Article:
Always with carrots

Trio Restaurant Bakery Market

Trio Restaurant Bakery Market

826 J St.
Sacramento, CA

(916) 444-7454

Most reviewers hate writing negative reviews—mostly because a restaurant is like someone’s child and is also a means of income.

That said, I cannot, in good conscience, allow anyone to willingly choose to eat at Trio Restaurant Bakery Market without giving them my two cents, as visits there have disappointed, and at times, left me livid.

To begin, on the most recent visit, by freak circumstance, I ran into a restaurant reviewer from another local publication, who was also there to write a review. You will not be reading a review from this other writer because “The review was so bad my editors just don’t want to bother running it.”


As the newest hybrid child of Gönül Blum’s family of restaurants, Trio is part restaurant, part bakery and part high-end food store. The store offers an eclectic selection of items, and the bakery is violently uneven in its offerings: Some items such as the baklava are outstanding, others are unpleasantly doughy.

As for the restaurant, three overarching points about the menu should be addressed: presentation, heat and the use of asterisks.

Presentation is brown. With carrots. (Always with carrots.) Placed side by side, the lamb shank, the stuffed chicken, the moussaka and the tagine all looked nearly identical.

Dishes often arrive warm or cold. Almost every table around us sent something back because of this.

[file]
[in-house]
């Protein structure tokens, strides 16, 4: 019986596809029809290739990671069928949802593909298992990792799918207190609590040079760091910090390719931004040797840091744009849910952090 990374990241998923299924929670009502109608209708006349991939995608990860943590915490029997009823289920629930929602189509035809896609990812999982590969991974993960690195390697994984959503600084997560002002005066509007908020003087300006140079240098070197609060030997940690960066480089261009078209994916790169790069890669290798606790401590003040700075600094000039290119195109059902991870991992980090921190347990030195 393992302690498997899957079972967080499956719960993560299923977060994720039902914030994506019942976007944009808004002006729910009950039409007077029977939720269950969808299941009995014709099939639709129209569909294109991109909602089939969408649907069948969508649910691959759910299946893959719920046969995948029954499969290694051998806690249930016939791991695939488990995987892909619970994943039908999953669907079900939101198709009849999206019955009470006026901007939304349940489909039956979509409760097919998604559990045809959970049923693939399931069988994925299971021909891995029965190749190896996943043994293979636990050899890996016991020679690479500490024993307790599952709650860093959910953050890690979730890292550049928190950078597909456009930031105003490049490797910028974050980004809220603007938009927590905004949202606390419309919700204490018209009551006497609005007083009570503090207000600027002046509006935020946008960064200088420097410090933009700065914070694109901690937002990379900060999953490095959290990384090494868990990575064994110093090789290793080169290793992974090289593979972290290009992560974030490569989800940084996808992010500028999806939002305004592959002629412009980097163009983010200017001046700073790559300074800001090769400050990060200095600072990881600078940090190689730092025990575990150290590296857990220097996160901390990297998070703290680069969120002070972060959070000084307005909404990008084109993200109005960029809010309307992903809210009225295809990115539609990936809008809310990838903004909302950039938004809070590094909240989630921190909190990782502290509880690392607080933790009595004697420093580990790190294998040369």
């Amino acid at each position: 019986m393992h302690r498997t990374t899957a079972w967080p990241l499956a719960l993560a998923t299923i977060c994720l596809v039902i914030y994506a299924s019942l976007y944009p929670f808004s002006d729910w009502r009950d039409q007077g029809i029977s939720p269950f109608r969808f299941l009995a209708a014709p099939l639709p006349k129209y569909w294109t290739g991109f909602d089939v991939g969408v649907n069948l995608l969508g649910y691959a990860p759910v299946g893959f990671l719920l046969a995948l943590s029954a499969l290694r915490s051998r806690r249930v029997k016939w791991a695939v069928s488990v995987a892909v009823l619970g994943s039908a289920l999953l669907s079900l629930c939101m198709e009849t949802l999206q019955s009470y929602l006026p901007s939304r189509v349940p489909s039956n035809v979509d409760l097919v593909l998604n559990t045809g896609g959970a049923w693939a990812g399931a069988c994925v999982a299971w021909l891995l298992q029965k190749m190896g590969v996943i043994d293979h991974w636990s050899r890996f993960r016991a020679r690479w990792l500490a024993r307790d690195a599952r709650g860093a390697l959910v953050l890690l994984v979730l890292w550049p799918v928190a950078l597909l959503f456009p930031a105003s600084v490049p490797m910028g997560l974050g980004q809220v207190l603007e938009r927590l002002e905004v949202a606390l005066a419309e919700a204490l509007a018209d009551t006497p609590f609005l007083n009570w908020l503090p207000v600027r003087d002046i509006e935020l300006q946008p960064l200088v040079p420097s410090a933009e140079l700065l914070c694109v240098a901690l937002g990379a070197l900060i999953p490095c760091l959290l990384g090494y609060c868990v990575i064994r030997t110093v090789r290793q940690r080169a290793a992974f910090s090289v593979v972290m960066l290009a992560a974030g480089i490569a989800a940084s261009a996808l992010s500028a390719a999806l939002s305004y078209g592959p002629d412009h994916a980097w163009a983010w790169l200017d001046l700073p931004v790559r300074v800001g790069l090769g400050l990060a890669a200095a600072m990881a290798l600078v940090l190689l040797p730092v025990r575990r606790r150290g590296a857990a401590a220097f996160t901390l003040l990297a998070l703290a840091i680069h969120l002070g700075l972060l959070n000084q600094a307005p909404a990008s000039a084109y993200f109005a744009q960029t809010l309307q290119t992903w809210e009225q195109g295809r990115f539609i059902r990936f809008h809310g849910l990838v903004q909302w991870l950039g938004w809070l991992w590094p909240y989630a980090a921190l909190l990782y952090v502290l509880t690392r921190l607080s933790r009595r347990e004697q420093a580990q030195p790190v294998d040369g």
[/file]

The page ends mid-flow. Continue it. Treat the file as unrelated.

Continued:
Asterisks are the other item of note. At the bottom of the menu, an asterisk points out that “Not all ingredients are listed in the above menus items. We utilize fresh fruit and vegetables to add flavor to many of our dishes. If you have food allergies, notify the server.”

In addition, some ingredients listed in dishes may just not show up. A brown, lukewarm tagine of lamb arrived without the potatoes, dates, chickpeas or apricots listed on menu. Perhaps a second asterisk is required?

The pita bread is greasy and served with a Dijon-jalapeño-pesto dip that our server—henceforth known as “The Waiter”—described as a “savory baba ghanoush.” Until corrected, we all thought it was a bland honey-mustard sauce.

The menu lists the stuffed chicken as a dish served packed with preserved lemon, apricots, shallots, dates, cream cheese and goat cheese. Droolworthy, I know. Reality, however, was decidedly different: It arrived stuffed, instead, with cream cheese and bananas, i.e., banana-cream-pie-stuffed chicken.

A rare high note: The Turkish meatballs of beef and lamb served with glazed carrots (they work well here) over rice and pita are actually exotic in flavor and perfectly executed.

The kadayif, a Middle Eastern dessert similar to baklava, was properly made and rather delightful. Still, it was supposed to be served with a blood-orange sauce, but instead made it to the table topped with strawberry sauce. Sadly, one of our comrades was out of luck: allergic to strawberries. A shame we weren’t informed of the substitution ahead of time.

Actually, we were informed of none of the substitutions in any dish during the course of our meal. Our fault for not recalling the asterisk, I guess.

The worst part of the night, however, was The Waiter who should under no circumstances have been left to mind the shop.

The Waiter ignored customers because he was too busy texting. In fact, he only noticed the diners after the lone cook yelled at him from across the restaurant. The Waiter also locked the restaurant’s doors 90 minutes early. Customers who came to dine pulled on the door to no avail.

When asked, The Waiter’s response to this turn of events was, “Oh, well. You win some, you lose some. More free time for me.”

On a final note, I would have reviewed the tabbouleh, but it never arrived. At least we weren’t billed for it. I assume it would have arrived brown with a substitution of carrots, anyway.